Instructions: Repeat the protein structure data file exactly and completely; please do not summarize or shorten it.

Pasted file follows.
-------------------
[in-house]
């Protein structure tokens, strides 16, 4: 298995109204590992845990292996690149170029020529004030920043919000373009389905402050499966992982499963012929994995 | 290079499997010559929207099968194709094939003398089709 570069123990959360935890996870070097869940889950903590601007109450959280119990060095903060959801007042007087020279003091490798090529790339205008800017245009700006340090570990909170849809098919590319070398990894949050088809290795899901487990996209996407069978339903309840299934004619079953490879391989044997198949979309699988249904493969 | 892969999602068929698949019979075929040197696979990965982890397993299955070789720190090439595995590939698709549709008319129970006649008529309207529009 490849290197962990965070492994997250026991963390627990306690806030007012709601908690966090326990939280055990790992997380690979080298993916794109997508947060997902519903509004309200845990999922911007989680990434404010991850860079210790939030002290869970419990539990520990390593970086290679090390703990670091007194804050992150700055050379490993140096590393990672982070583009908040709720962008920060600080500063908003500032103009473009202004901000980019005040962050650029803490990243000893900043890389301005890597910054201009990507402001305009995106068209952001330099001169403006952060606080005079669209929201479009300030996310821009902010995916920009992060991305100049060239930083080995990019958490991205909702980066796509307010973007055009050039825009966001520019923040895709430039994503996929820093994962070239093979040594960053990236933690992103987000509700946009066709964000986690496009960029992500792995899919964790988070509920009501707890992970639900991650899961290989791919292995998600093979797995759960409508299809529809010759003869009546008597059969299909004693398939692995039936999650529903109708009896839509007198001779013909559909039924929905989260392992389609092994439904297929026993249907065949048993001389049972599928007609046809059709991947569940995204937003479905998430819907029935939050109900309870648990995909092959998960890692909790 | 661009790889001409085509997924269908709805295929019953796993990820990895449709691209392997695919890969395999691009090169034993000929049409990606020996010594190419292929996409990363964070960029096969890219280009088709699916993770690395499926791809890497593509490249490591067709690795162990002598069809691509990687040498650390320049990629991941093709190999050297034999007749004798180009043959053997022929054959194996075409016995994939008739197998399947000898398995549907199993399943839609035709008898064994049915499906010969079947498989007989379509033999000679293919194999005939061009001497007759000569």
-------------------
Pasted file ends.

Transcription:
[in-house]
């Protein structure tokens, strides 16, 4: 298995109204590992845990292996690149170029020529004030920043919000373009389905402050499966992982499963012929994995 | 290079499997010559929207099968194709094939003398089709 570069123990959360935890996870070097869940889950903590601007109450959280119990060095903060959801007042007087020279003091490798090529790339205008800017245009700006340090570990909170849809098919590319070398990894949050088809290795899901487990996209996407069978339903309840299934004619079953490879391989044997198949979309699988249904493969 | 892969999602068929698949019979075929040197696979990965982890397993299955070789720190090439595995590939698709549709008319129970006649008529309207529009 490849290197962990965070492994997250026991963390627990306690806030007012709601908690966090326990939280055990790992997380690979080298993916794109997508947060997902519903509004309200845990999922911007989680990434404010991850860079210790939030002290869970419990539990520990390593970086290679090390703990670091007194804050992150700055050379490993140096590393990672982070583009908040709720962008920060600080500063908003500032103009473009202004901000980019005040962050650029803490990243000893900043890389301005890597910054201009990507402001305009995106068209952001330099001169403006952060606080005079669209929201479009300030996310821009902010995916920009992060991305100049060239930083080995990019958490991205909702980066796509307010973007055009050039825009966001520019923040895709430039994503996929820093994962070239093979040594960053990236933690992103987000509700946009066709964000986690496009960029992500792995899919964790988070509920009501707890992970639900991650899961290989791919292995998600093979797995759960409508299809529809010759003869009546008597059969299909004693398939692995039936999650529903109708009896839509007198001779013909559909039924929905989260392992389609092994439904297929026993249907065949048993001389049972599928007609046809059709991947569940995204937003479905998430819907029935939050109900309870648990995909092959998960890692909790 | 661009790889001409085509997924269908709805295929019953796993990820990895449709691209392997695919890969395999691009090169034993000929049409990606020996010594190419292929996409990363964070960029096969890219280009088709699916993770690395499926791809890497593509490249490591067709690795162990002598069809691509990687040498650390320049990629991941093709190999050297034999007749004798180009043959053997022929054959194996075409016995994939008739197998399947000898398995549907199993399943839609035709008898064994049915499906010969079947498989007989379509033999000679293919194999005939061009001497007759000569």